Socioemotional Selectivity Theory: Implications for Consumer Research
Older consumers are an increasingly important market segment. Understanding the goals of their consumption activities is critical for marketers who seek to create products and services that are relevant to them. Past research has revealed substantial differences in how older versus young adult consumers respond to marketplace factors (for reviews, see Cole et al., 2008; Yoon et al., 2005; Yoon, Cole, & Lee, 2009). Until relatively recently, most of this research has attributed these differences to age-related shortfalls in the cognitive system. Previous studies have shown that, compared to young adults, older adults have decreased attentional ability and memory (including sensory, working, short-term, long-term, and remote memory; for a review, see Poon, 1985). Older adults also have a relatively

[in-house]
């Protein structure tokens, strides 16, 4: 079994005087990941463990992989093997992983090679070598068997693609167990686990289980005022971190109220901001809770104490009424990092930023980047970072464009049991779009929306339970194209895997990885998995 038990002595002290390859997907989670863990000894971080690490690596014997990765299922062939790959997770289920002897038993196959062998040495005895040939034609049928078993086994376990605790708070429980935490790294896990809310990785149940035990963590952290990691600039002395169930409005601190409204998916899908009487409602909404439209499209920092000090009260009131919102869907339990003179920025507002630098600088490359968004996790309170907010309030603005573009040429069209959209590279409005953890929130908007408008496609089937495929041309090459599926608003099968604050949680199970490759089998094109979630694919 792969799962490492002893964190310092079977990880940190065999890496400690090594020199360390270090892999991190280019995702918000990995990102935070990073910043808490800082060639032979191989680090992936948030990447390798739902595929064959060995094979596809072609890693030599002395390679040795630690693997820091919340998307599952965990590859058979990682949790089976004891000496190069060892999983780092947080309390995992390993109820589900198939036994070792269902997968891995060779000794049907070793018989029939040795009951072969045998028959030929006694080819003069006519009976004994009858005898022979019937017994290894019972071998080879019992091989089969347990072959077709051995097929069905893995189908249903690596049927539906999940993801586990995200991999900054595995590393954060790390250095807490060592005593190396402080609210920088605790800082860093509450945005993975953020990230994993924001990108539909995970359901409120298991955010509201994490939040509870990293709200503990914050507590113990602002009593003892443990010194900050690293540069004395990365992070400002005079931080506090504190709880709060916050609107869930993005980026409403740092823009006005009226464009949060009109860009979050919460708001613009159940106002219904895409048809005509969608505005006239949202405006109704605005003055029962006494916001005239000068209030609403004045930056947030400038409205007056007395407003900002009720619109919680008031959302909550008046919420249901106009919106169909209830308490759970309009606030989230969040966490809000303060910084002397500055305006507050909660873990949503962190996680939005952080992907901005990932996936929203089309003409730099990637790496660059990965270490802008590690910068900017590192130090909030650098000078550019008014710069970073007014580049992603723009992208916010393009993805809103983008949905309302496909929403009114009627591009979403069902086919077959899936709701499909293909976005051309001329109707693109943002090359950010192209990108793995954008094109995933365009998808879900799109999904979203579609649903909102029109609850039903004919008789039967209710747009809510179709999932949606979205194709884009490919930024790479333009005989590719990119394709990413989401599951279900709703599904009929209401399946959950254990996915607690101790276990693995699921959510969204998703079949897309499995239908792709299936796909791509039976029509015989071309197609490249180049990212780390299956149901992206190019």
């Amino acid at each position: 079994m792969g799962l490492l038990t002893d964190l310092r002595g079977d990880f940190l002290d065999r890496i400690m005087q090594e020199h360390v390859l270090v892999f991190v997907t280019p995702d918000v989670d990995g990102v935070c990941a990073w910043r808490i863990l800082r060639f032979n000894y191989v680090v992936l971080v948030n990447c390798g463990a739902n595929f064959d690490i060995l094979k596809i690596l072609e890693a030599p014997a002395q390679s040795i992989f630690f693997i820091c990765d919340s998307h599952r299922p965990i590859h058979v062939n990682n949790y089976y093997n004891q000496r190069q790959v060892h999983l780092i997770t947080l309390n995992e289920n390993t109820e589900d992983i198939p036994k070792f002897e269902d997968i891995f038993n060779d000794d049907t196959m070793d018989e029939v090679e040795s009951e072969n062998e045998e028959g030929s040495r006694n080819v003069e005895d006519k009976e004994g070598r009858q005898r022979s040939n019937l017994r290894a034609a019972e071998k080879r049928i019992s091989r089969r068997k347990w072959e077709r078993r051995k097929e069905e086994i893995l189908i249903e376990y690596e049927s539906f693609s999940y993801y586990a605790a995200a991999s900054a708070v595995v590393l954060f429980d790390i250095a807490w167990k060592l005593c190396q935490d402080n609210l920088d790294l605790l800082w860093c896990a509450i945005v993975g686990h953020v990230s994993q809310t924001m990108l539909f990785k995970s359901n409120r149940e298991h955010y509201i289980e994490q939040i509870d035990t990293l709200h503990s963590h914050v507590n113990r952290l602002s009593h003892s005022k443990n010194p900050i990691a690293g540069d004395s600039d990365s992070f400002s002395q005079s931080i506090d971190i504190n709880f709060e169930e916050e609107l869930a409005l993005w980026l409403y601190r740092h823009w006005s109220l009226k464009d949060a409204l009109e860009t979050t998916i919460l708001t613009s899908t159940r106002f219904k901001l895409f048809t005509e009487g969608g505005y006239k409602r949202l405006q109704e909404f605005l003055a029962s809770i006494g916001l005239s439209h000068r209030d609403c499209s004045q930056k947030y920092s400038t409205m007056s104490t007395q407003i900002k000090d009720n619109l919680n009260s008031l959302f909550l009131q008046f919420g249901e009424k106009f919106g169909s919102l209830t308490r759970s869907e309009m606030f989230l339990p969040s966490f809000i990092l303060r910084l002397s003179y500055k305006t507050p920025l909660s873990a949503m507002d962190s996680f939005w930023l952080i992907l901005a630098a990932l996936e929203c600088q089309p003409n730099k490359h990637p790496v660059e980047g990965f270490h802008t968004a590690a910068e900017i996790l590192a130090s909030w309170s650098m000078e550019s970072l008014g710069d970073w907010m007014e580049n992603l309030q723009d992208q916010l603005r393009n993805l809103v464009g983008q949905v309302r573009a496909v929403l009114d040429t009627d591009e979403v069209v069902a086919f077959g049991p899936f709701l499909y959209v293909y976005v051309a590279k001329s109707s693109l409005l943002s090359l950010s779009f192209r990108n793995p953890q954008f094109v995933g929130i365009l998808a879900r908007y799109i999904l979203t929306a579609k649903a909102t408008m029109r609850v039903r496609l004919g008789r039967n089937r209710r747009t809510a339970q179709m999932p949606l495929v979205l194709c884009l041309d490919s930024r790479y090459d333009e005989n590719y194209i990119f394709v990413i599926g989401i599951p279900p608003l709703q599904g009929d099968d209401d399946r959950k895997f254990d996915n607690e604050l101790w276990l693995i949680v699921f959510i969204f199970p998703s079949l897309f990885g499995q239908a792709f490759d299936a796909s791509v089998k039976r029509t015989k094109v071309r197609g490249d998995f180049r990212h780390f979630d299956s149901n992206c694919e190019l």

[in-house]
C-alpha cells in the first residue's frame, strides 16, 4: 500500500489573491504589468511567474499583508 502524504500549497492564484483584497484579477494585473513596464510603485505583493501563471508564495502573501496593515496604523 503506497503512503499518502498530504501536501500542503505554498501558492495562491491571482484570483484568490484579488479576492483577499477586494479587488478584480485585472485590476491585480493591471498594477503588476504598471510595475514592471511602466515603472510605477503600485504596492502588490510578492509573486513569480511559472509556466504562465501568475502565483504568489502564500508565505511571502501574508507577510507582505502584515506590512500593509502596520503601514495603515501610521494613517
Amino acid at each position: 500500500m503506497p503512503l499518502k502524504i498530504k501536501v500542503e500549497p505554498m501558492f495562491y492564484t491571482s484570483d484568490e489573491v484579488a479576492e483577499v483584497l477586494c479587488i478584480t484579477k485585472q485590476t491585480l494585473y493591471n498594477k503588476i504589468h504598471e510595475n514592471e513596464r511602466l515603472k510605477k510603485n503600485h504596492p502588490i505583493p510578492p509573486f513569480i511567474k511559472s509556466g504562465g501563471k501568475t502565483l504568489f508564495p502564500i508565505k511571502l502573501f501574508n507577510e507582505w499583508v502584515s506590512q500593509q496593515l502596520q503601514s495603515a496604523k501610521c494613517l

decreased capacity to process data deeply and elaborately. These cognitive deficits influence how older consumers process information (e.g., John & Cole, 1986; Yoon, 1997) and in turn how they respond to marketing variables, such as product information (e.g., Cole & Balasubramanian, 1993; Cole & Gaeth, 1990); advertising (e.g., Drolet, Williams, & Lau-Gesk, 2007; Gaeth & Heath, 1987; Skurnik, Yoon, Park, & Schwarz, 2005); and retail channels (e.g., Lambert-Pandraud, Laurent, & Lapersonne, 2005).